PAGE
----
For I bear them record that they have a zeal of God, but not according to knowledge. Romans 10:2.
There is a noisy zeal, without aim or purpose, which is not according to knowledge, which is blind in its operations and destructive in its results. This is not Christian zeal. Christian zeal is controlled by principle and is not spasmodic. It is earnest, deep, and strong, engaging the whole soul and arousing to exercise the moral sensibilities.
The salvation of souls and the interests of the kingdom of God are matters of the highest importance. What object is there that calls for greater earnestness than the salvation of souls and the glory of God? There are considerations here which cannot be lightly regarded. They are as weighty as eternity. Eternal destinies are at stake. Men and women are deciding for weal or woe. Christian zeal will not exhaust itself in talk, but will feel and act with vigor and efficiency. Yet Christian zeal will not act for the sake of being seen. Humility will characterize every effort and be seen in every work. Christian zeal will lead to earnest prayer and humiliation, and to faithfulness in home duties. In the family circle will be seen the gentleness and love, benevolence and compassion, which are ever the fruits of Christian zeal….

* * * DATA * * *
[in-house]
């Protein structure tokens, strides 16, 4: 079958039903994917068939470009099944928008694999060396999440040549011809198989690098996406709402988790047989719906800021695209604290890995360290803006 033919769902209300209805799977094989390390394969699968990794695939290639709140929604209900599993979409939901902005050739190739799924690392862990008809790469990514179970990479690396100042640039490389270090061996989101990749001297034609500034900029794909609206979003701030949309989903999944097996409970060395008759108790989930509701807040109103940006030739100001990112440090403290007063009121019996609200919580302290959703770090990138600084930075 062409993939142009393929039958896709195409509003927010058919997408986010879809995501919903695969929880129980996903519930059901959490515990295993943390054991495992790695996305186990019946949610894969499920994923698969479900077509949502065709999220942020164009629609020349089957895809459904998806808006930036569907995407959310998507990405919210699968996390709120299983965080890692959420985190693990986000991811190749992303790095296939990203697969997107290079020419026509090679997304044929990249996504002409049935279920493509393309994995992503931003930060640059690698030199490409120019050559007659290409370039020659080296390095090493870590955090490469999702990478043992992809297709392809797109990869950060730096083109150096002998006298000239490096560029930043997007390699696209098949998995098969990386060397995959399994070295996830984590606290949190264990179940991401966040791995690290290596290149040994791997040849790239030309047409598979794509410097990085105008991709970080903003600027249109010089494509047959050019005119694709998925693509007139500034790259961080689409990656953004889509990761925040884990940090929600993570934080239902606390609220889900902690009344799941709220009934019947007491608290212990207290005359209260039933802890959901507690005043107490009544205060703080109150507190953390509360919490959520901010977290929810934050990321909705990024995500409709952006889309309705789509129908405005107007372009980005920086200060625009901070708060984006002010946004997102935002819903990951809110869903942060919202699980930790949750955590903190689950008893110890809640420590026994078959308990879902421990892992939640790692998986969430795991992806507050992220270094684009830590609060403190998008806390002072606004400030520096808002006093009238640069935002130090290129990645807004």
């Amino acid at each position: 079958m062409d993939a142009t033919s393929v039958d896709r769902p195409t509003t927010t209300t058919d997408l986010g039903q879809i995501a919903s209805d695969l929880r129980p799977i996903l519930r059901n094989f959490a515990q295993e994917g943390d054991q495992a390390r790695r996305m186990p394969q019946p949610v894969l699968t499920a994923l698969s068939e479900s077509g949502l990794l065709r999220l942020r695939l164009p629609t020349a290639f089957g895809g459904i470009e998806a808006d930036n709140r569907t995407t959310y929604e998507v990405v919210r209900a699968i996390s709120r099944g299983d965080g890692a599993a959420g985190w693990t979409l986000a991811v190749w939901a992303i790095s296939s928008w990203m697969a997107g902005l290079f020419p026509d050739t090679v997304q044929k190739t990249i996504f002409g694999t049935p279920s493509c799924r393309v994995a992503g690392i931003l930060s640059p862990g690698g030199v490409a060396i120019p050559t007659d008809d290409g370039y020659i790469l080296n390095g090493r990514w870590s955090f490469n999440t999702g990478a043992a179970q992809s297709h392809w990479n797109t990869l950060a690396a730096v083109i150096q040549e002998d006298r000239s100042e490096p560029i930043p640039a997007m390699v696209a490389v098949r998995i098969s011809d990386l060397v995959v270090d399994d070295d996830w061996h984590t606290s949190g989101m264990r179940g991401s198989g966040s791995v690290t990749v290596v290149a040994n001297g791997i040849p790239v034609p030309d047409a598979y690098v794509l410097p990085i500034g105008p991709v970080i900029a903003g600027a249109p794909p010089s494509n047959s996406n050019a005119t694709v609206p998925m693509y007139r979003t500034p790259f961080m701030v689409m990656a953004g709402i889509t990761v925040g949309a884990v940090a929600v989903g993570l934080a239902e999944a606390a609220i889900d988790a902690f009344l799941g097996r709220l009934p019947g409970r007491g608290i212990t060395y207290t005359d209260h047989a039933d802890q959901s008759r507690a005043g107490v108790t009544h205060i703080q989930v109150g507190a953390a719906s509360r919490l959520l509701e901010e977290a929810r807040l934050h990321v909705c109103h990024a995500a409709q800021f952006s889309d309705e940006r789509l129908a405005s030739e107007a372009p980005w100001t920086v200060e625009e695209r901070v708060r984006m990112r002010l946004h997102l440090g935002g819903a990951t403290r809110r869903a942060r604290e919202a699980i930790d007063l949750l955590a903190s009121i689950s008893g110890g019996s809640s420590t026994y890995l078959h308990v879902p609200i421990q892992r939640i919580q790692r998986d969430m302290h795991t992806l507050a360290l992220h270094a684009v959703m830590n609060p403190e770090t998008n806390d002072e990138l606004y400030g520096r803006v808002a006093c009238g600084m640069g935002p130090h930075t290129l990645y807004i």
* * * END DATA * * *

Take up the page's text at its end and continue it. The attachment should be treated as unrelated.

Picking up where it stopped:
Oh, how few feel the worth of souls! How few are willing to sacrifice to bring souls to the knowledge of Christ! There is much talking, much professed love for perishing souls; but talk is cheap stuff. It is earnest Christian zeal that is wanted—a zeal that will be manifested by doing something. All must now work for themselves, and when they have Jesus in their hearts they will confess Him to others. No more could a soul who possesses Christ be hindered from confessing Him than could the waters of Niagara be stopped from flowing over the falls.
Eternal life should engage the deepest interest of every Christian. To be a co-worker with Christ and the heavenly angels in the great plan of salvation! What work can bear any comparison with this! From every soul saved there comes to God a revenue of glory to be reflected upon the one saved and also upon the one instrumental in his salvation.
From “Maranatha”, by Ellen White